First, back up a step. One of the first things I do when looking at application architecture on Windows Azure is to qualify whether or not the app is a good candidate for migration to Windows Azure. I particularly look at how much integration is in the application — integration is always more difficult than expected, doubly so when doing it in the cloud. If most of your workload needs to be done through a single, always-on connection, then you are going to struggle to get the availability and scalability that we turn to the cloud for.

Without knowing the detail of your application, but by way of example, assume services A & B are feeds from a financial data provider. Providers of data feeds are really good at what they do, have high availability, and provide 'enterprise grade' (whatever that means) for enterprise grade costs. Their architectures are also old-school and, in some cases, very rigid. So first off, consider asking your feed provider (that gives to a login/connection and expects you to pull data) to push data to you via a web service. Exposed web services are the solution to scaling and performance, and are used from table storage on Azure, to high throughput database services like DynamoDB. (I'll challenge any enterprise data provider to explain how a service like Amazon S3 is mickey-mouse.) If your data supplier pushed data to a web service via an agreed API, you could perform all sorts of scaling and availability on the service for a low engineering cost.

Your alternative is, as you are discovering, to build a whole lot of stuff to make sure that your architecture fits in with the single-node model of your data supplier. While it can be done, you are going to spend a lot of engineering cash on hand-rolling a whole bunch of distributed computing principles. If you are going to have an active-passive architecture, you need to implement a leader election algorithm in order to determine when a passive node should become active. This is not as trivial as it sounds as an active node may look like it has disappeared, but is still processing — and you don't want to slot another one in its place. So then you will implement a heartbeat, or even a separate 'witness' node that does nothing other than keep an eye on which nodes are alive in order to do something about them. You mention that downtime and patching is unacceptable. So what is acceptable? A few minutes or a few seconds, or less than a second? Do you want the passive node to take over from where the other left off, or start again?

You will probably find that the development cost to implement all of this is lower than the cost of building and hosting a highly available physical server. Perhaps you can separate the loads and run the data feed services in a co-lo on a physical box, and have the heavy lifting of the processing done on Windows Azure. I wouldn't even look at Azure VMs, because although they don't recycle as much as roles, they are subject to occasional problems — at least more than enterprise-grade hardware. Start off with discussions with your supplier of the data feeds — they may have a solution, or one that can be cobbled together (e.g. two logins for the price of one, and the 'second' account/instance mostly throws away its data).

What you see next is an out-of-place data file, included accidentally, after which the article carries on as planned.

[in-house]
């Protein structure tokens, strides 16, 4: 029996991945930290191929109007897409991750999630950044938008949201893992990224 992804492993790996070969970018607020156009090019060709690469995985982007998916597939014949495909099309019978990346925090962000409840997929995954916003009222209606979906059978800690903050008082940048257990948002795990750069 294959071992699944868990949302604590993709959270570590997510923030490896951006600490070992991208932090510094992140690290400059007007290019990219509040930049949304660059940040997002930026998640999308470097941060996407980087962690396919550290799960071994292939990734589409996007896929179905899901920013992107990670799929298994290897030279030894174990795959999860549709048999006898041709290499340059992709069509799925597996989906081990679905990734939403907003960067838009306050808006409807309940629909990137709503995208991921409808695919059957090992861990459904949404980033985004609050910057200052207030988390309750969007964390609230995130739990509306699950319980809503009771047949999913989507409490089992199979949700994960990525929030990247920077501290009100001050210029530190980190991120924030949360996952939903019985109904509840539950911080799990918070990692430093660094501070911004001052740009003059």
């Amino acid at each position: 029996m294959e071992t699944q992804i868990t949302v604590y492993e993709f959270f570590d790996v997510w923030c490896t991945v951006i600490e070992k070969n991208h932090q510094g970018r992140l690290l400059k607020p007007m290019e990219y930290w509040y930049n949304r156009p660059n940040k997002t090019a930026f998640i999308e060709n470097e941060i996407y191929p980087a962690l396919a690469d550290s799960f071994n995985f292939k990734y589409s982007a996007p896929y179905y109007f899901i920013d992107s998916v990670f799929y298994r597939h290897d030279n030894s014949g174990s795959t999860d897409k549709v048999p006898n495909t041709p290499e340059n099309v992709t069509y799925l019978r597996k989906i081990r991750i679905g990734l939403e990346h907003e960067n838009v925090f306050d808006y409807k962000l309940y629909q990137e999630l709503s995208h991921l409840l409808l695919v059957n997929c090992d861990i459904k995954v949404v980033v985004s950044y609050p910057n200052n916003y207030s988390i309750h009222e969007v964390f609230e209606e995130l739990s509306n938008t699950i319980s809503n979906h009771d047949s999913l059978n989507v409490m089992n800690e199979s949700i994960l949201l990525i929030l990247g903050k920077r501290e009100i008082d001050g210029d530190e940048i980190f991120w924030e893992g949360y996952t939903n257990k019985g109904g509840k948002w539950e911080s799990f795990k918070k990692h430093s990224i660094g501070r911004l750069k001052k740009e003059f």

Be very careful of traditional enterprise integration. They ask for things that seem odd in today's cloud-oriented world. I've had a request that my calling service have a fixed ip address, for example. You may find that the code that you have to write to work around someone else's architecture would be better spent buying physical servers. Push back on the data providers — it is time that they got out of the 90s.

[Disclaimer] 'Enterprises', particularly those that are in financial services, keep saying that their requirements are special — higher throughput, higher security, high regulations and higher availability. With the exception of a very few cases (e.g. high frequency trading), I tend to call 'bull' on most of this. They are influenced by large IT budgets and vendors of expensive kit taking them to fancy lunches, and are indoctrinated to their server-hugging beliefs. My individual view on the enterprise hardware/software/services business has influenced this answer. Your mileage may vary.

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Hi Simon, thanks for taking the time to respond in such length. You've made some really good points. I will certainly re-evaluate our options with external parties. I think that there would certainly be opportunities to move away from the single-node model for certain worker roles, but I am also sure that there will be others where we are constrained to this pattern and therefore will have to roll our own active-passive load balancing. (As mentioned, the above example was highly simplified to illustrate the architectural challenges I am considering) Anyway, thanks again for your input. –  Mat Mar 11 '13 at 23:17